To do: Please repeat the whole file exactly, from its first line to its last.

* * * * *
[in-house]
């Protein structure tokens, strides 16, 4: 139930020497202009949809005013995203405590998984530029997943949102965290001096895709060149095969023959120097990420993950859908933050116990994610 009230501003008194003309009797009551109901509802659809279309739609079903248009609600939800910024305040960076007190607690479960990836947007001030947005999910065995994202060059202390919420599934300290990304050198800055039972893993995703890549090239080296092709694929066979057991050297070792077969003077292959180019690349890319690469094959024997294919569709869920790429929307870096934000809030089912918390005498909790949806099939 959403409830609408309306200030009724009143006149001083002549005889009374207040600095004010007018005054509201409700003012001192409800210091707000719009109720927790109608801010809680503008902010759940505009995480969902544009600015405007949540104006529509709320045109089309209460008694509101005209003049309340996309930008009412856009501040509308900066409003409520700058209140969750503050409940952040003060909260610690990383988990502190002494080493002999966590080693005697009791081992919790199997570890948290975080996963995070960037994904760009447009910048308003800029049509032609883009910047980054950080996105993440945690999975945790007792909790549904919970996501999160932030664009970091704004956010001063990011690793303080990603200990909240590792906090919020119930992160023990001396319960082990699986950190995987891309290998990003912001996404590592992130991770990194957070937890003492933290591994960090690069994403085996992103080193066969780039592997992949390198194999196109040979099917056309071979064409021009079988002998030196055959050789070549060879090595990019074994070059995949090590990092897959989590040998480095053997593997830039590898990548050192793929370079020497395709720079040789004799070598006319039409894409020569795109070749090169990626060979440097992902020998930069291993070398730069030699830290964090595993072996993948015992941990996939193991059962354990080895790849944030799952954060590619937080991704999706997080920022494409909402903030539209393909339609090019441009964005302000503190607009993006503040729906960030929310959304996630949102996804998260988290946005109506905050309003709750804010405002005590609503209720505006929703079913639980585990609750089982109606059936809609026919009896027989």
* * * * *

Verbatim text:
[in-house]
């Protein structure tokens, strides 16, 4: 139930020497202009949809005013995203405590998984530029997943949102965290001096895709060149095969023959120097990420993950859908933050116990994610 009230501003008194003309009797009551109901509802659809279309739609079903248009609600939800910024305040960076007190607690479960990836947007001030947005999910065995994202060059202390919420599934300290990304050198800055039972893993995703890549090239080296092709694929066979057991050297070792077969003077292959180019690349890319690469094959024997294919569709869920790429929307870096934000809030089912918390005498909790949806099939 959403409830609408309306200030009724009143006149001083002549005889009374207040600095004010007018005054509201409700003012001192409800210091707000719009109720927790109608801010809680503008902010759940505009995480969902544009600015405007949540104006529509709320045109089309209460008694509101005209003049309340996309930008009412856009501040509308900066409003409520700058209140969750503050409940952040003060909260610690990383988990502190002494080493002999966590080693005697009791081992919790199997570890948290975080996963995070960037994904760009447009910048308003800029049509032609883009910047980054950080996105993440945690999975945790007792909790549904919970996501999160932030664009970091704004956010001063990011690793303080990603200990909240590792906090919020119930992160023990001396319960082990699986950190995987891309290998990003912001996404590592992130991770990194957070937890003492933290591994960090690069994403085996992103080193066969780039592997992949390198194999196109040979099917056309071979064409021009079988002998030196055959050789070549060879090595990019074994070059995949090590990092897959989590040998480095053997593997830039590898990548050192793929370079020497395709720079040789004799070598006319039409894409020569795109070749090169990626060979440097992902020998930069291993070398730069030699830290964090595993072996993948015992941990996939193991059962354990080895790849944030799952954060590619937080991704999706997080920022494409909402903030539209393909339609090019441009964005302000503190607009993006503040729906960030929310959304996630949102996804998260988290946005109506905050309003709750804010405002005590609503209720505006929703079913639980585990609750089982109606059936809609026919009896027989």